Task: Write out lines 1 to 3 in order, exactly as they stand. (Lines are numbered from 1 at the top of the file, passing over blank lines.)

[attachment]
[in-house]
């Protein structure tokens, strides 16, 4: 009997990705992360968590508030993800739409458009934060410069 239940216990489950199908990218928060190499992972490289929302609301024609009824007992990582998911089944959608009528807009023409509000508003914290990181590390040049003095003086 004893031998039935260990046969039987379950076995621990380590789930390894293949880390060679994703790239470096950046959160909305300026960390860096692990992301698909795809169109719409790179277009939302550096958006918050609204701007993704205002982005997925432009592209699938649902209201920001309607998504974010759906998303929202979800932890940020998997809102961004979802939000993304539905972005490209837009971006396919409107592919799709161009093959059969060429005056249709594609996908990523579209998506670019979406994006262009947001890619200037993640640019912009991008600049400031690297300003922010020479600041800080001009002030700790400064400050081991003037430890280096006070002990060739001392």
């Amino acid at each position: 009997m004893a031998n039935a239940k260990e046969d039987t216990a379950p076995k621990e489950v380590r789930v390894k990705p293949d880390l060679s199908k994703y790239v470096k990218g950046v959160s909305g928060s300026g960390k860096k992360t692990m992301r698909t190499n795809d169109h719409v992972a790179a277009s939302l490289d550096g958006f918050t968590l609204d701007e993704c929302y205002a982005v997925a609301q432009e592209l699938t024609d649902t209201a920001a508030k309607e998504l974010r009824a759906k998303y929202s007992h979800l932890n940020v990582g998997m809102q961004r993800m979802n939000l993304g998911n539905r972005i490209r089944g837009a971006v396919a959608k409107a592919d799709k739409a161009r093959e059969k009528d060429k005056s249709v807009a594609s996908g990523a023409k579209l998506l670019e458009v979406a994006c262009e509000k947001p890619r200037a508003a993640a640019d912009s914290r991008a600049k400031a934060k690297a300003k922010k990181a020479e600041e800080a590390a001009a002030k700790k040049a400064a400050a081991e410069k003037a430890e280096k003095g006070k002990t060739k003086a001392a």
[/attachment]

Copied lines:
[in-house]
């Protein structure tokens, strides 16, 4: 009997990705992360968590508030993800739409458009934060410069 239940216990489950199908990218928060190499992972490289929302609301024609009824007992990582998911089944959608009528807009023409509000508003914290990181590390040049003095003086 004893031998039935260990046969039987379950076995621990380590789930390894293949880390060679994703790239470096950046959160909305300026960390860096692990992301698909795809169109719409790179277009939302550096958006918050609204701007993704205002982005997925432009592209699938649902209201920001309607998504974010759906998303929202979800932890940020998997809102961004979802939000993304539905972005490209837009971006396919409107592919799709161009093959059969060429005056249709594609996908990523579209998506670019979406994006262009947001890619200037993640640019912009991008600049400031690297300003922010020479600041800080001009002030700790400064400050081991003037430890280096006070002990060739001392």
């Amino acid at each position: 009997m004893a031998n039935a239940k260990e046969d039987t216990a379950p076995k621990e489950v380590r789930v390894k990705p293949d880390l060679s199908k994703y790239v470096k990218g950046v959160s909305g928060s300026g960390k860096k992360t692990m992301r698909t190499n795809d169109h719409v992972a790179a277009s939302l490289d550096g958006f918050t968590l609204d701007e993704c929302y205002a982005v997925a609301q432009e592209l699938t024609d649902t209201a920001a508030k309607e998504l974010r009824a759906k998303y929202s007992h979800l932890n940020v990582g998997m809102q961004r993800m979802n939000l993304g998911n539905r972005i490209r089944g837009a971006v396919a959608k409107a592919d799709k739409a161009r093959e059969k009528d060429k005056s249709v807009a594609s996908g990523a023409k579209l998506l670019e458009v979406a994006c262009e509000k947001p890619r200037a508003a993640a640019d912009s914290r991008a600049k400031a934060k690297a300003k922010k990181a020479e600041e800080a590390a001009a002030k700790k040049a400064a400050a081991e410069k003037a430890e280096k003095g006070k002990t060739k003086a001392a």